12 heatstroke centres set up as Karachi sizzles at 40.5 degrees centigrade

KARACHI: As the mercury surged to 40.5 degrees Celsius in Karachi on Monday, the city and provincial authorities geared up efforts to save lives during extreme weather conditions that would prevail for the next three days.

Nawabshah and Mithi were the hottest places in Sindh where maximum temperature recorded on Monday was 43 degrees Celsius. Hyderabad and Sukkur also experienced hot weather with the mercury touching 42 and 40.5 degrees centigrade, respectively.

The Met Office said that Karachi, like other parts of the province, would experience hot to very hot weather on Tuesday (today) and the maximum temperature would range between 41 and 42 degrees Celsius.

In view of the forecast, the Karachi mayor announced setting up of 12 centres in the city’s hospitals for heatstroke patients and the provincial disaster management authority was spearheading contingency plans across Sindh.

Government officials feared that the coming three days would be highly dangerous and ordered all the hospitals across the province to be on high alert.

According to researchers at Climate Central, when the “temperature exceeds 40 degrees Celsius it becomes difficult for the body to cool itself”. This can lead to dehydration, exhaustion, dizziness, and other problems in the body — and often even death.

“We are making all-out efforts to save the people of whole Sindh from the situation that had struck Karachi two years ago, which killed hundreds of people in the metropolis,” said a senior official.

Karachi Mayor Wasim Akhtar chaired a meeting at the KMC building in which he stressed upon all stakeholders to strictly observe the standard operating procedures to save precious lives.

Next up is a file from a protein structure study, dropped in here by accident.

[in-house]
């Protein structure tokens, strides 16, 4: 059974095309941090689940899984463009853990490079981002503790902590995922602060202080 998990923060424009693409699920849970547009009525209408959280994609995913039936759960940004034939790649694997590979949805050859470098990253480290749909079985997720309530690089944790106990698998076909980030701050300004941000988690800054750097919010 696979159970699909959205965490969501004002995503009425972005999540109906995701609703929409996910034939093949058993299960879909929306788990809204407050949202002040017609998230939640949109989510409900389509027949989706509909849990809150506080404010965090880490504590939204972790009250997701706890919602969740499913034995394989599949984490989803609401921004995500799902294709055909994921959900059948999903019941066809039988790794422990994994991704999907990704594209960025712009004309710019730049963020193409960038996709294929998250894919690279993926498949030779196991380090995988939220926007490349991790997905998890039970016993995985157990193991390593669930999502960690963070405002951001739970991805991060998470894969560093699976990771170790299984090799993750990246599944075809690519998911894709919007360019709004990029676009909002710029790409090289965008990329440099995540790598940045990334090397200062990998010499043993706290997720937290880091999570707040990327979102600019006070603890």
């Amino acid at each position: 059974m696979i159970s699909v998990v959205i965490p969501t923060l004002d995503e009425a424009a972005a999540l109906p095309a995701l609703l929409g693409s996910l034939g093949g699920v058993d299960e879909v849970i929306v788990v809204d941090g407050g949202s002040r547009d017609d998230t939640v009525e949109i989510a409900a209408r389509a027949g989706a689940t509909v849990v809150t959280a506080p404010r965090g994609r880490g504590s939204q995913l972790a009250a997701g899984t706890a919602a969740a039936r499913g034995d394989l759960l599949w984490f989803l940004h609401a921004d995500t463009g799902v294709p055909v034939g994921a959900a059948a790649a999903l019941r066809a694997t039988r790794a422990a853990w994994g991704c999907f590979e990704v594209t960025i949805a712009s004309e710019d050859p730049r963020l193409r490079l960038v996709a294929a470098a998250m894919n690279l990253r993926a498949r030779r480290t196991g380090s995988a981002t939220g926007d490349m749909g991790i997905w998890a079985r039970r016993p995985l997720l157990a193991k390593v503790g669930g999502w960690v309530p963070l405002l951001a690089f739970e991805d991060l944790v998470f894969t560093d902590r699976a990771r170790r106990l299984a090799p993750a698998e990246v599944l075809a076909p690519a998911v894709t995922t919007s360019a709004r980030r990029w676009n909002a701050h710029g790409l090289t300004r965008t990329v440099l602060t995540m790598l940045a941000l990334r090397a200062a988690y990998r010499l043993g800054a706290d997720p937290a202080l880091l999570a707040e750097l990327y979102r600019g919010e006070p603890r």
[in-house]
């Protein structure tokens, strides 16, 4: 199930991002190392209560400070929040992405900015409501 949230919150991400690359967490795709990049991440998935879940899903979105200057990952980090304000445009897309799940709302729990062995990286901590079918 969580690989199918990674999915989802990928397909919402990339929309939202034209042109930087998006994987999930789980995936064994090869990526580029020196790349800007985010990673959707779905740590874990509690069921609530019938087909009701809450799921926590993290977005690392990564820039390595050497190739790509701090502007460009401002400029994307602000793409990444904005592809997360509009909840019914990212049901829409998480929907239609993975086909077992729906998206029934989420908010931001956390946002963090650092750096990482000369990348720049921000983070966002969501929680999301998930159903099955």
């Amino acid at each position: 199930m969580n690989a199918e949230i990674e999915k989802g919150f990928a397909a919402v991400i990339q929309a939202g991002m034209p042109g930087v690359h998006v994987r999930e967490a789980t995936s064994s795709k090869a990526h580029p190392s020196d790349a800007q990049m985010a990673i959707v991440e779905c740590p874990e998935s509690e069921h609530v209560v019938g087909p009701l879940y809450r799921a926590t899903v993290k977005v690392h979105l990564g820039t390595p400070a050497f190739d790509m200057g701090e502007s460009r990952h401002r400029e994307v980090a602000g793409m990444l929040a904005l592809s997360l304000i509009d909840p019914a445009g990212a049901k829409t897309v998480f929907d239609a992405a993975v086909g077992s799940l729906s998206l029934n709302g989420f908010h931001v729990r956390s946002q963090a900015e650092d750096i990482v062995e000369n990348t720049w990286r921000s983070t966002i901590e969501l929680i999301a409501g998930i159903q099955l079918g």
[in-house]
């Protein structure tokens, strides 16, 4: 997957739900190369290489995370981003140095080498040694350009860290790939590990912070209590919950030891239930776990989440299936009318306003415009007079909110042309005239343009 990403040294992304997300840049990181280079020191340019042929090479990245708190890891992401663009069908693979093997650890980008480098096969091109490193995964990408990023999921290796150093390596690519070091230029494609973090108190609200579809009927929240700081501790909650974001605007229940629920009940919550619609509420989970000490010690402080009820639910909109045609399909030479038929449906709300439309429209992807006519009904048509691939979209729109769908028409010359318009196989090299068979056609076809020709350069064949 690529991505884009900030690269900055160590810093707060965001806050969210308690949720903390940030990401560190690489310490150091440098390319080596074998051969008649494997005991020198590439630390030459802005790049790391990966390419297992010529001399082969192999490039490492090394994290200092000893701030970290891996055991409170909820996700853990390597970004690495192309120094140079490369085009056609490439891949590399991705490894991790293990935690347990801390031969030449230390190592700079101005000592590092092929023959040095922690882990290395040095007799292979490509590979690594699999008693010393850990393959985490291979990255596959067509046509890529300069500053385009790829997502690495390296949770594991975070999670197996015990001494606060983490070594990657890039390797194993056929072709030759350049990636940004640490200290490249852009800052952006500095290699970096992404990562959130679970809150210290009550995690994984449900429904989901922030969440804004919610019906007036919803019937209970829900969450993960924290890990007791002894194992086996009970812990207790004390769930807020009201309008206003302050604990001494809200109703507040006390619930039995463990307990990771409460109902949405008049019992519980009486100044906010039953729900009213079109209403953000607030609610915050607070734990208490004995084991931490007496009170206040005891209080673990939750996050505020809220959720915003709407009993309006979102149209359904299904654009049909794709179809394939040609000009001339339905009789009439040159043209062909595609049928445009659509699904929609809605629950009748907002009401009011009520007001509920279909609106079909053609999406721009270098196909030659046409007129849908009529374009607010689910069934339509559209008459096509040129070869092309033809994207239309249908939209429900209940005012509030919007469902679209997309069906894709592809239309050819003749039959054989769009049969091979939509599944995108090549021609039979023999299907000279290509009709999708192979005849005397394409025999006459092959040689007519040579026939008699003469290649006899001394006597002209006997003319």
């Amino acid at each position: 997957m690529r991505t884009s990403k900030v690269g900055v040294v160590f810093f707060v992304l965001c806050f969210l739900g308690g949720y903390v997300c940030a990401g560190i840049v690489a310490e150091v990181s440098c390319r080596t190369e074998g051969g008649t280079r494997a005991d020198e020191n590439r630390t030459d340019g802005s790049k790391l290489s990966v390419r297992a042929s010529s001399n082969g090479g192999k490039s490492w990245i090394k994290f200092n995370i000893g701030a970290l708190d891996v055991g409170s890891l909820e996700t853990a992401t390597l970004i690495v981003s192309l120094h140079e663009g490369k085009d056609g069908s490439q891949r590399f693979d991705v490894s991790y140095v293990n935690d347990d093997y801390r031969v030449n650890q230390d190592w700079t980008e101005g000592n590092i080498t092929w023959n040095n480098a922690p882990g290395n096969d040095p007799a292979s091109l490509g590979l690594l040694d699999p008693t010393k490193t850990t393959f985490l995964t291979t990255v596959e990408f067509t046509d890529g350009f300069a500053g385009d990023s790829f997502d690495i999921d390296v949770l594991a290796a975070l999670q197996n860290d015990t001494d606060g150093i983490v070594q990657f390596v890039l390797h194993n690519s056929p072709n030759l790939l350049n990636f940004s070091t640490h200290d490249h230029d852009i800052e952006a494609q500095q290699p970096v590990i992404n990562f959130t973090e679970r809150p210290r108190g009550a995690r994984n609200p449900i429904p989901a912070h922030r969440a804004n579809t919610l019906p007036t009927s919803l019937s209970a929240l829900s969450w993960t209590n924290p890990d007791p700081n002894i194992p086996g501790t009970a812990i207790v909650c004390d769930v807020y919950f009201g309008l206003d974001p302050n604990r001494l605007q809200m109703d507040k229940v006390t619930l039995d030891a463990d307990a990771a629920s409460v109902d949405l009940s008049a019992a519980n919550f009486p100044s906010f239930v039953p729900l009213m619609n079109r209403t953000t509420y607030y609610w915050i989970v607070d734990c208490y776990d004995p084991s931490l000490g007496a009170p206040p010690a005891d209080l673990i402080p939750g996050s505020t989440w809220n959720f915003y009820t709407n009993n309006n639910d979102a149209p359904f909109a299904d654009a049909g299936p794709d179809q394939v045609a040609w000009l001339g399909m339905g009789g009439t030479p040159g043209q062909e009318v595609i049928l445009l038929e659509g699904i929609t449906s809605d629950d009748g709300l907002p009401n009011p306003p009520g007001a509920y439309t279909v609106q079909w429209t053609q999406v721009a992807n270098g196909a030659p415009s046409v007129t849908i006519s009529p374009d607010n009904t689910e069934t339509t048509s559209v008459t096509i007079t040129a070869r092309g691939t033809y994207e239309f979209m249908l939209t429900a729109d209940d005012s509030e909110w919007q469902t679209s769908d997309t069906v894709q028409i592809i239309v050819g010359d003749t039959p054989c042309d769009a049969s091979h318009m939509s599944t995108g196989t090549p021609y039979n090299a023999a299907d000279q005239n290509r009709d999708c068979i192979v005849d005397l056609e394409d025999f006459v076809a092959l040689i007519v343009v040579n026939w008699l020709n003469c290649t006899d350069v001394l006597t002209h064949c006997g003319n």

He said 12 centres had been established in different KMC hospitals, while Abbasi Shaheed Hospital and Karachi Institute of Heart Diseases would also take care of heatstroke patients round the clock.

He said he would personally visit those centres to check their performance.

He ordered the authorities to launch a massive awareness campaign through media to publicise about heatstroke centres, relevant contact numbers, health advisory facilities etc.

Hottest part of the day

The mayor requested citizens to avoid going out during acute hot weather from 11am to 4pm and strictly follow the health advisory.

Dr Amber Mir, an assistant commissioner, said the Rescue 1299 service was functional at the Karachi commissioner office and it was in constant touch with the Met office.

She spoke about a three-tier plan according to which heatstroke camps or first-response centres equipped with doctors, paramedics and medicines were being established. Besides, major hospitals — both in the public and private sectors — had been tasked to take care of tertiary treatment.

Officials in the city administration said that the provincial disaster management authority (PDMA), Sindh was leading the plans to save people from possible extreme weather events in a coordinated manner.

Critics, however, blamed the government for not staying committed to past plans and promises after the country’s worst heatwave in the city, which killed around 1,500 people in 2015.

Among the past plans, the provincial and city authorities are lagging behind their strategy which involved adequate water supply to the water-deficient areas, widespread tree plantation and uninterrupted power supply, which had never been possible for years, particularly during long summer days.

Officials said the PDMA had realised that disasters and climate change were becoming an increasing threat to Pakistan and Sindh in particular. “There is a dire need to evolve a comprehensive plan to avert the negative impacts of disasters,” said an official.

While the city officials claimed that they had completed their contingency plans, the promised first-response centres were not seen in the city on Monday.

They claimed such facilities would be tangible in the city in a day as the weather advisory came to them “late”. The Met office had been asked to issue a warning for a possible heatwave three days in advance, they added.

They said market associations, philanthropists and private organisations were being taken in the loop for establishing such shades.

The commissioner had already asked K-Electric to ensure minimum load-shedding during the sizzling days.

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